1 678

When to count sefira when davening early
What if someone davened ma'ariv with an early minyan (after plag and before shkia, or between shkia and tzeis) but he would prefer not to count sefira that early? Although he would rather count sefira at the optimal time, he is worried that if he does not count along with the minyan he will forget to count later. In this situation, both the Mechaber and Rama advocate counting with the congregation, but without a beracha. By counting early, he will at least fulfill the mitzvah according to those opinions that permit counting after plag or shkia respectively. Later that evening (after tzeis) he should count again with a beracha. The Mishnah Berurah notes that before counting early, the person should bear in mind that he does not wish to fulfill the mitzvah with this counting if he will count again later. Making this condition will enable him to count later with a beracha.
(סעיף ג, ס"ק טז-יז וביה"ל ד"ה מבעוד)

 Hilchos Tefilla 128 (page 12)
 מסימן קכח סעיף כד עד סעיף כו

Facing the Kohanim
Standing Before the Kohanim
Passing Someone Davening to Stand Before the Kohanim

Facing the kohanim
Birkas kohanim must be spoken 'like a man talking to his friend.' The kohanim and congregation should stand facing each other. Those standing before the kohanim should face the front of the shul and those standing parallel to the kohanim should turn to face the kohanim. Those standing behind the kohanim [at the very front of the shul, such that their backs would face the kohanim during the beracha] should move to the middle of the shul to be in front of the kohanim. Ideally, the kohanim should position themselves so that nothing should block their view of the people (e.g. the chazan's amud). It is reported that some gedolim made a point of standing directly in front of the kohanim.
( סעיף כד, ס"ק צג-צה, וביה"ל ד"ה אבל; ביאורים ומוספים דרשו, 97-98)
Standing before the kohanim
People who are present for birkas kohanim but do not bother to stand before the kohanim demonstrate that they do not care for the beracha and are excluded from the blessings. This is also the case for people who are able to attend the beracha in shul but do not trouble themselves to do so. Even neighbors whose home faces the kohanim are excluded if they don't come to shul. However, those who come to shul but choose to listen to the beracha while standing outside facing toward the kohanim [as women often do] are included in the blessing. Likewise, people anywhere who are unable to come to shul for the beracha are considered onusim and are included in the blessing.
( סעיף כד, ס"ק צו, וביה"ל ד"ה אם)
Passing someone davening to stand before the kohanim
Someone davening Shemoneh Esrei behind the kohanim is considered an oneis and is included in the blessing.  The same is true for a person who cannot get to a place in front of the kohanim because he would have to pass in front of someone who is davening. According to some poskim, in these instances the person should turn around in his place in order to face the kohanim. It is permissible to pass alongside someone davening Shemoneh Esrei in order to stand before the kohanim for the beracha. According to this opinion, it is permissible to initially daven in a place that will require one to pass on the side of others who are davening.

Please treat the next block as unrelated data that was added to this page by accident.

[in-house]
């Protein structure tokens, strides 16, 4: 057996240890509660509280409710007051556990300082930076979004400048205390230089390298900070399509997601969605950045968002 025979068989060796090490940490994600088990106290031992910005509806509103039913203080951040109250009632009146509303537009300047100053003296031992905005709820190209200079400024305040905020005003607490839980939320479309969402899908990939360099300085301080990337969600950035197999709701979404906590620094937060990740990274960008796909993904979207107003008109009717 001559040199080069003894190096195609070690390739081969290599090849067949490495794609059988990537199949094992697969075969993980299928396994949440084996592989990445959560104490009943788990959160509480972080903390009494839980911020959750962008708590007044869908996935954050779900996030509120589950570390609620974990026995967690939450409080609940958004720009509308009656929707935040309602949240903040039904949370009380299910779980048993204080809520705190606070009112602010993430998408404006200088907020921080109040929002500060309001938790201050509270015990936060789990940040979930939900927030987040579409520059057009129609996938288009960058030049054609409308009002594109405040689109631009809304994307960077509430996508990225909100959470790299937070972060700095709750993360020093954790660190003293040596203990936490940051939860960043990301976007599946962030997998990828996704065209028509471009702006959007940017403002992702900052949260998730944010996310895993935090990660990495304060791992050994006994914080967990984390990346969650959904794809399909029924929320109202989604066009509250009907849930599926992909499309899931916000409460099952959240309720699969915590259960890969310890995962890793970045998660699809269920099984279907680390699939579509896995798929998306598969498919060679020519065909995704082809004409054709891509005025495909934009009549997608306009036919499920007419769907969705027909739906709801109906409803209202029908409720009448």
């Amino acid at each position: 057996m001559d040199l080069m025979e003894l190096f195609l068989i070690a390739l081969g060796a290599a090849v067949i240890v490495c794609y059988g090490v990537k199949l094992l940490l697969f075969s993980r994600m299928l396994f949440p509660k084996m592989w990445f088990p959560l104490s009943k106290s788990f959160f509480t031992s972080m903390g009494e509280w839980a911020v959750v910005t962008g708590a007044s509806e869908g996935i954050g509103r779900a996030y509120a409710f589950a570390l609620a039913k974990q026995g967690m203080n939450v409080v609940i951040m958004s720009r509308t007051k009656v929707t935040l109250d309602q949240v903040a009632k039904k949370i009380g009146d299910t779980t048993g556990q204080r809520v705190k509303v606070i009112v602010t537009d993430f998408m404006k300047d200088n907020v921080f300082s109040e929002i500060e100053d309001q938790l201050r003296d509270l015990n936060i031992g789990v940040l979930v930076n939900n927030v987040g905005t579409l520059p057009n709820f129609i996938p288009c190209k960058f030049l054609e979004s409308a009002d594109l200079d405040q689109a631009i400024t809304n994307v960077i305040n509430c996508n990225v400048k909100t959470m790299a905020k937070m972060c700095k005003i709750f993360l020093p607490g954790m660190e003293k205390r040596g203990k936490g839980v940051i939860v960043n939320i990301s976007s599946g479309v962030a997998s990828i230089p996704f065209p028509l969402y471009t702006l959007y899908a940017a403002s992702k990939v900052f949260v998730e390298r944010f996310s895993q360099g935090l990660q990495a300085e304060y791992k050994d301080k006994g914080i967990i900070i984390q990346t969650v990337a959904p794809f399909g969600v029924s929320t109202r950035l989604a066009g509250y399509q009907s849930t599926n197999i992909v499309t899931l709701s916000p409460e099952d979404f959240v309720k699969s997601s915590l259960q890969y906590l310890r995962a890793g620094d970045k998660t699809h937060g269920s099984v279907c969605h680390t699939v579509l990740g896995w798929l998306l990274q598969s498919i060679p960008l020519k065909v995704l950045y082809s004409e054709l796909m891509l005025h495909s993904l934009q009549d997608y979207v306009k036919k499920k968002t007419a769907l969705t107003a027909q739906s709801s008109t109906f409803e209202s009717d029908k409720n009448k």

( ביאורים ומוספים דרשו, 99)

  • The kohanim and congregation must remain focused on the beracha.  Both the kohanim and congregation should avoid gazing at the kohanim's hands and certainly at other items. In the times of the Beis Hamikdash, it was forbidden to look at their hands because the Shechina rested there. To commemorate this, it is customary to avoid even briefly glancing at the kohanim's hands.
  • It has become the practice for the kohanim to cover their faces and hands, and in many congregations everyone present covers his face with his tallis during the beracha. This custom should not be altered, since a change in custom is likely to cause people to become distracted.
  • According to the Mechaber, if the chazan is a kohein and will recite the birkas kohanim, he should go to the front of the shul together with the other kohanim. Others hold-and the custom follows this opinion-that he should recite the blessing from where he is.


  • Reciting the blessing during Shemoneh Esrei

  • Reciting the blessing in the middle of Pesukei D'zimra or Birkas Kriyas Shema

  • Adding or detracting from the blessing


PLEASE NOTE:  The information in this email is for learning purposes only. Please review the Mishna Berura and Biurim U'Musafim before making a halachic decision. Hebrew words are occasionally transliterated to enable a smoother reading of the text. Common Ashkenazi pronunciation is generally used in these cases.